Worth your time if you can spare it to watch the whole thing, but if not, pick up the clip below at around 9:40 when she’s explaining how nearly invisible dots left on a printed document can identify which printer produced it. Remember a few weeks ago when the feds busted Reality Winner for allegedly sending a top-secret NSA report on Russian hacking to The Intercept? The Intercept made the mistake of publishing the actual document she sent them, making it easy for the feds to scrutinize the dots on it and figure out in short order who had accessed the printer it came from. Lo and behold, shortly after Winner was arrested, Maddow received a different top-secret document showing a similar pattern of dots. Did Winner send her something too — something much more explosive than what The Intercept got? Or … did some sinister hoaxster photoshop parts of the now publicly available Intercept document into their own document to make it appear more authentic?

The experts Maddow consulted concluded her document is a fake, not just because of the dots but because a member of Trump’s campaign was named in it. If you’ve followed the Devin Nunes/Susan Rice “unmasking” saga, you know that’s a red flag: U.S. citizens aren’t supposed to be named in intelligence reports. They’re described as “American Person #1” or something along those lines and then, if some higher-up in the government wants to know that person’s identity, the NSA or FBI can choose to unmask them by revealing it to the official who inquired. Whoever created the Maddow document made the amateurish error of naming someone in the report despite otherwise going to some lengths, including evidently lifting material from the Intercept document, to make their forgery seem as real as possible. Why? Maddow’s theory, which seems plausible, is that someone is trying to discredit the Russiagate story by discrediting the media’s reporting on it. Get them to publish a momentous forgery and then, after they do, reveal it to be a fake and no one will believe that outlet or any Russia-related bombshells ever again. The hoaxster is cooking up “fake news” in hopes that the media will choke to death on it.

An alternate possibility: The document was created by a Trump-hater and fed to MSNBC in hopes that they’d publish it uncritically and it would rock the White House. The obvious problem with that, though, is that the truth would come out once intel experts looked at it and the NSA confirmed that no such top-secret report existed. The false-flag theory to discredit the media makes more sense than a “destroy Trump” theory to discredit the administration.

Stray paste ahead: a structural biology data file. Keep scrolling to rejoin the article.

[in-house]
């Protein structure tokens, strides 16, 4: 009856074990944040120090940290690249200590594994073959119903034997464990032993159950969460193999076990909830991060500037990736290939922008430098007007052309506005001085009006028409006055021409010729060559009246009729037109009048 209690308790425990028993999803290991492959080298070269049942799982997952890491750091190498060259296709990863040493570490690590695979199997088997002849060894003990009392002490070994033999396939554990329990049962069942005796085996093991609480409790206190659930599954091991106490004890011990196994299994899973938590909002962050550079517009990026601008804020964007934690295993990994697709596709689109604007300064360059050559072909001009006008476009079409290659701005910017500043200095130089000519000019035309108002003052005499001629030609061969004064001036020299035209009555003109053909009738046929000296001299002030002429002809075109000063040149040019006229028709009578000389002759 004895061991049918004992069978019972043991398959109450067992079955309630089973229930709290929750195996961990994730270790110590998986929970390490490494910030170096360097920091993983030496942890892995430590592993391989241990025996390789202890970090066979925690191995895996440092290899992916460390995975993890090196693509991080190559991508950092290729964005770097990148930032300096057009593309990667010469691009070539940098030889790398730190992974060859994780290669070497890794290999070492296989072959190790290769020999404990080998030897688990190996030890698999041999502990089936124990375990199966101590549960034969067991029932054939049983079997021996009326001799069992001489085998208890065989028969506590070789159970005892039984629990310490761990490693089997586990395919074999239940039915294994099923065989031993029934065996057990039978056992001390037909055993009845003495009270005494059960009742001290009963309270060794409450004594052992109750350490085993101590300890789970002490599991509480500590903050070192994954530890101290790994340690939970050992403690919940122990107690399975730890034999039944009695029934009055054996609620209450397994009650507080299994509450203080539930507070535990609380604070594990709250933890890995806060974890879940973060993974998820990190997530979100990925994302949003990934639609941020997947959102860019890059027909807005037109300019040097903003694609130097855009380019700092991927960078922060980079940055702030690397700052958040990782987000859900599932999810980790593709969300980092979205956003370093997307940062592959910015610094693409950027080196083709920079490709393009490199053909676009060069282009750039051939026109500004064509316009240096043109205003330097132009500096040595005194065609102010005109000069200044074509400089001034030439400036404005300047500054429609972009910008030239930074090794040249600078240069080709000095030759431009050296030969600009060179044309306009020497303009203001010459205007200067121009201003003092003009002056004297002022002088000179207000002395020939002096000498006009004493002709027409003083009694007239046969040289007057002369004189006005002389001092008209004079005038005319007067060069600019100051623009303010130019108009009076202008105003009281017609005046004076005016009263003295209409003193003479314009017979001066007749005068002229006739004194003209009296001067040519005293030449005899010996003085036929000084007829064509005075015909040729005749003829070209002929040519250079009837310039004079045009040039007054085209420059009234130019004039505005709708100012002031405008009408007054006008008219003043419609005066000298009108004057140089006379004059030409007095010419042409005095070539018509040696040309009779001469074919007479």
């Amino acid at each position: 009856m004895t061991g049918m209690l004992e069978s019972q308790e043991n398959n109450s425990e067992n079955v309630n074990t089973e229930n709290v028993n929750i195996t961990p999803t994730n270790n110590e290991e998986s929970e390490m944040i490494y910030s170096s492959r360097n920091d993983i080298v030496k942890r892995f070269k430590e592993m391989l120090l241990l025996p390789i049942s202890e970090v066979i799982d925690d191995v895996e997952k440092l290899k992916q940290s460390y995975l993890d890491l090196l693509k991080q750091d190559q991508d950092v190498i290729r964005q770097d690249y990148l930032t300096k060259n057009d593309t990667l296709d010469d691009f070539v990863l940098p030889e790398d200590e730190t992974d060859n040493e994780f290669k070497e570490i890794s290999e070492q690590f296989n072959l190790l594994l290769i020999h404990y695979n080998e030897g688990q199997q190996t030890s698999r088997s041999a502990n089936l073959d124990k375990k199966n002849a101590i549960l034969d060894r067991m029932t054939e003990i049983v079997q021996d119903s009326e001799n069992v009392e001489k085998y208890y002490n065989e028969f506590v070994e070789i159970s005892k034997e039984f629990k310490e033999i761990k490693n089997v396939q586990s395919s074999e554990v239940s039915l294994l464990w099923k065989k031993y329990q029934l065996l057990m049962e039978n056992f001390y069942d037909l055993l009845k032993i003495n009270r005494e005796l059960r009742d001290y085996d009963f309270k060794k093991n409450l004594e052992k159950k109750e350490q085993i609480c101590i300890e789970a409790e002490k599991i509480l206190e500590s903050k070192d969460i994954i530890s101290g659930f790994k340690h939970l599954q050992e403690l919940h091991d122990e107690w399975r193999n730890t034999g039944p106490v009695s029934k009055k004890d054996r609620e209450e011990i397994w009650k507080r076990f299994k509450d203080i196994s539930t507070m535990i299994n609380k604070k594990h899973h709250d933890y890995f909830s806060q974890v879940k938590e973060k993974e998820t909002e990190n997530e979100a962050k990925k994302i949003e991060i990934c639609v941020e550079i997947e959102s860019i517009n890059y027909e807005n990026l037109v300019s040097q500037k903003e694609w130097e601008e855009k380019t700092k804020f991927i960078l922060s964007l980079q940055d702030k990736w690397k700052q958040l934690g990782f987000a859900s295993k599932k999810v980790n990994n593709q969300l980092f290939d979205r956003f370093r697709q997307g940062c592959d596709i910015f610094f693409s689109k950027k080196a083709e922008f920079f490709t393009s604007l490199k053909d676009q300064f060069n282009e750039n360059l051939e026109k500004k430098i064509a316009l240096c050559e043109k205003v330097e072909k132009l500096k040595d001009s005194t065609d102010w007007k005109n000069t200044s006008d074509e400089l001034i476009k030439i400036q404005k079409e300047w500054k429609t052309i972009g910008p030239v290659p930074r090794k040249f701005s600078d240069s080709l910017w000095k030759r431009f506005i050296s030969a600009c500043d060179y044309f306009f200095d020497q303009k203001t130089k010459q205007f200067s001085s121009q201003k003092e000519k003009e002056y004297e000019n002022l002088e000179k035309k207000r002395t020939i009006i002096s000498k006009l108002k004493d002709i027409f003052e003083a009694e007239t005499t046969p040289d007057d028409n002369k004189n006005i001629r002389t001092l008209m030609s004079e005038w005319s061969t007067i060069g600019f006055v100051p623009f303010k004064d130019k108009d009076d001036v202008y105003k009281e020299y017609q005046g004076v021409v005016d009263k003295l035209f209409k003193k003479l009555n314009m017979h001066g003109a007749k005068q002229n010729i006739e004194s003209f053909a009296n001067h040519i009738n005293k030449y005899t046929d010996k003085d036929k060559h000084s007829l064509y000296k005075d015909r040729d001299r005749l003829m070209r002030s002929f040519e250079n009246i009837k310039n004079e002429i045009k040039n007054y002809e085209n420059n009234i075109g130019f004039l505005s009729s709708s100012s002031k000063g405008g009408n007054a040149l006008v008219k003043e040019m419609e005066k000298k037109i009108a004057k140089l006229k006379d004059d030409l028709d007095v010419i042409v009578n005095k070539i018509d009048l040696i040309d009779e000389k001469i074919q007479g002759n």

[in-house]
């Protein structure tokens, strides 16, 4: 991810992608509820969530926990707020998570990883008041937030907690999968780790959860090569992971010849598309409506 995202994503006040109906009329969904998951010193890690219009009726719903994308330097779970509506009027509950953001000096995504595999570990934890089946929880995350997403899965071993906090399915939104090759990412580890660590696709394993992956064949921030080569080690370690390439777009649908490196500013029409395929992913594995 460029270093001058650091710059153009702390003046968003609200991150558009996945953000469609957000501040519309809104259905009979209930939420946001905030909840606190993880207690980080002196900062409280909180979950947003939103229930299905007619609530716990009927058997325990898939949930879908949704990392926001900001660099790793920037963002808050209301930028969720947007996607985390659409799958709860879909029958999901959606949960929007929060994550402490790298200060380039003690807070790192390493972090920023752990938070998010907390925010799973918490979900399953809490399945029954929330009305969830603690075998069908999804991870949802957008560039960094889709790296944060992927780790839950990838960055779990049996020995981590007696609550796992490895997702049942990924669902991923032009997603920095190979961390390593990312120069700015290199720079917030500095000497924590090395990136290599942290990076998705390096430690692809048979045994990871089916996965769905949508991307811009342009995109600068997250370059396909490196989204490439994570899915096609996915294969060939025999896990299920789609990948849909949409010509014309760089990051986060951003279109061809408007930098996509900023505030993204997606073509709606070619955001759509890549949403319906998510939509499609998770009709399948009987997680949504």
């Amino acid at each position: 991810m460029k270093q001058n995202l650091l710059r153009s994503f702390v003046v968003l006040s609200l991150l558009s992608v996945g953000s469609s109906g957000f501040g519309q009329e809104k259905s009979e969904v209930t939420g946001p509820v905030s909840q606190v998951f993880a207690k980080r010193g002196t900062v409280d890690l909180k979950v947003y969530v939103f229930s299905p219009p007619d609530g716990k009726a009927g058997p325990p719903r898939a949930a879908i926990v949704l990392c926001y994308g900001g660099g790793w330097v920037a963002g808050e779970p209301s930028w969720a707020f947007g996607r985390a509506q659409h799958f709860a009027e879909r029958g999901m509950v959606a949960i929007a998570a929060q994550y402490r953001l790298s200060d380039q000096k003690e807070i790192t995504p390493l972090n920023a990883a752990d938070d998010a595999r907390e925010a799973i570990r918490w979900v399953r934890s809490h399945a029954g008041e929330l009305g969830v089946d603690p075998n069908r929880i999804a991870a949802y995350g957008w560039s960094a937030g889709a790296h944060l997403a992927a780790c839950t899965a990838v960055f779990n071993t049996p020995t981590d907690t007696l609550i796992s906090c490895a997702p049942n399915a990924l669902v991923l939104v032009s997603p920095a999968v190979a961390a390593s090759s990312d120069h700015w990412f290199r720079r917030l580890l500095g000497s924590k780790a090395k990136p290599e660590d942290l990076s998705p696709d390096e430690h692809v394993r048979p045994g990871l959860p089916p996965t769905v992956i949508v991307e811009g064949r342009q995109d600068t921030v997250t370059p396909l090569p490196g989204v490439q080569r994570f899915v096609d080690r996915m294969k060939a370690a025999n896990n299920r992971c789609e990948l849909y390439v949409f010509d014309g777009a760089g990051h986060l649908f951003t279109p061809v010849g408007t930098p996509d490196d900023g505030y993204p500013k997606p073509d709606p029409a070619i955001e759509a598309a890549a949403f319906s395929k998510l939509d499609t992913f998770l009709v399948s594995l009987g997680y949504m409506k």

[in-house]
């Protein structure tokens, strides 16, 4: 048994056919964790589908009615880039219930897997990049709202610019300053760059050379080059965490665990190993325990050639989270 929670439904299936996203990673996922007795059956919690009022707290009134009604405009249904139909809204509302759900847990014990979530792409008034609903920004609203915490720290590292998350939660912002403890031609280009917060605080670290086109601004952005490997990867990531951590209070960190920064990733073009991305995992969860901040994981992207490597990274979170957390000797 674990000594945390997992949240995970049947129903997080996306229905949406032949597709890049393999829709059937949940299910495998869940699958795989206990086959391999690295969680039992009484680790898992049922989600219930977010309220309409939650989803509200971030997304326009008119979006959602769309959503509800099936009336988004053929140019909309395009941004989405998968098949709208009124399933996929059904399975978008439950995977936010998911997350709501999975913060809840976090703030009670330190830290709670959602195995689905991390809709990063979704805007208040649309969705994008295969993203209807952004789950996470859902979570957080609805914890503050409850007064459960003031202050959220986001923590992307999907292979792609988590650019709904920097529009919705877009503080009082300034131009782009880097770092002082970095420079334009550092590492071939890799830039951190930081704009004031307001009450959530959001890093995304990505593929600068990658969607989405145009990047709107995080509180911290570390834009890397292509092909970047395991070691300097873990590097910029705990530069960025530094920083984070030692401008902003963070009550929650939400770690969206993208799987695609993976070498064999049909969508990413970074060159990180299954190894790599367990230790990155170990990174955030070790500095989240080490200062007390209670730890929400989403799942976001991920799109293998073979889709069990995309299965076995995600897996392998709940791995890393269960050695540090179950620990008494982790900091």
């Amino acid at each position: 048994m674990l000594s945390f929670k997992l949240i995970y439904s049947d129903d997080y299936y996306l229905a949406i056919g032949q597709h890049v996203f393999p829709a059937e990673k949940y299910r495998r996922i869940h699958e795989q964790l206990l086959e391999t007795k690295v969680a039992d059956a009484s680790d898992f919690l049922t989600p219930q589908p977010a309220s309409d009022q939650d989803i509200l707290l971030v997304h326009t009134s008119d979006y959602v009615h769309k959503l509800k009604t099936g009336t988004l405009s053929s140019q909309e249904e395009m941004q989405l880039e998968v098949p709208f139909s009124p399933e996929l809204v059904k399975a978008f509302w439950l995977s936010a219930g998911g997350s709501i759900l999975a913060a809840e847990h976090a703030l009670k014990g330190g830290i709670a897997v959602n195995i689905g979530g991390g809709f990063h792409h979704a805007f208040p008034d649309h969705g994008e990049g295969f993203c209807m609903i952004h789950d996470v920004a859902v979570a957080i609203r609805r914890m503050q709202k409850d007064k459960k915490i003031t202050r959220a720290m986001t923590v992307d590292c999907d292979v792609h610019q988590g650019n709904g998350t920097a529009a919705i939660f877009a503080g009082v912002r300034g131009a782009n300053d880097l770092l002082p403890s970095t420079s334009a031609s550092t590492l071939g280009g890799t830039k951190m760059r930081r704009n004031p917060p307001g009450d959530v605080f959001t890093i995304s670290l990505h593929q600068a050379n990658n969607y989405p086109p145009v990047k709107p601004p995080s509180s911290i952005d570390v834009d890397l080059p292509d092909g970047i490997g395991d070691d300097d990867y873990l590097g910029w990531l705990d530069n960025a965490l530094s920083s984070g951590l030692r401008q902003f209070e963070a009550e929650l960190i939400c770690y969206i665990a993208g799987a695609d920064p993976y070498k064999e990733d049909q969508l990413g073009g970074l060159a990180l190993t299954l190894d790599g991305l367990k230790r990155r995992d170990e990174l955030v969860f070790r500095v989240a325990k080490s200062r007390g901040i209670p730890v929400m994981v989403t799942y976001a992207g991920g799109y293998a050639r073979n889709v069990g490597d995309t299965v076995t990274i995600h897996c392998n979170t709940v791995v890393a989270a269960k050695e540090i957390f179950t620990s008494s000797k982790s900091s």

Two questions, then. One, obviously: Whodunnit? Two: Has the hoaxster already succeeded in fooling any other outlets? Maddow reminds her viewers that CNN just had a major Russiagate scoop involving Anthony Scaramucci blow up in its face. Maybe CNN got hoodwinked. I’d remind you as well that James Comey’s decision to speak out on the Clinton investigation last year was partly a reaction to an apparently forged email that was part of the DNC hack purporting to have come from Debbie Wasserman Schultz and alleging that Loretta Lynch would see to it that Hillary wasn’t charged. The chief suspect in that forgery was Russian hackers given the email’s provenance. (Russian hackers are also the chief suspect in the fake news report that somehow made its way into Qatari state media amid the crisis with Saudi Arabia.) The Russians would have an obvious motive to discredit American media’s Russiagate reporting by feeding them fake documents and then exposing them as fakes afterward. But if the Russians are behind this, how to explain the amateurish mistake of including the Trump campaign staffer’s name in the fake NSA report? And why would they have needed to photoshop any part of the Intercept document in order to create a convincing forgery?

The other obvious possibility is that a pro-Trump American did it to trick the media. I’m sure in Maddow’s heart of hearts she hopes/suspects someone connected to Trump himself is to blame, as that would make this scoop momentous, but it’d be the height of foolishness for someone linked to the president to risk a major scandal involving planting natsec disinformation to benefit him politically to try to quash Russiagate reporting. It’s too risky considering that the Russia stuff may end up going nowhere anyway and the fact that many anti-Trumpers would conclude that the document is real no matter what evidence was produced to show that it was forged. More likely, if this is what it appears to be — a hoax to see if the liberal media would bite — it’s some MSM-hater/Trump supporter who freelanced the forgery knowing that they’d have a momentous scoop of their own if the press fell for it. It’s a bit like a Project-Veritas-style sting, really. Although given the stakes, involving a major news network falsely reporting evidence of collusion between the president’s campaign and a foreign power, that’d be one ballsy sting.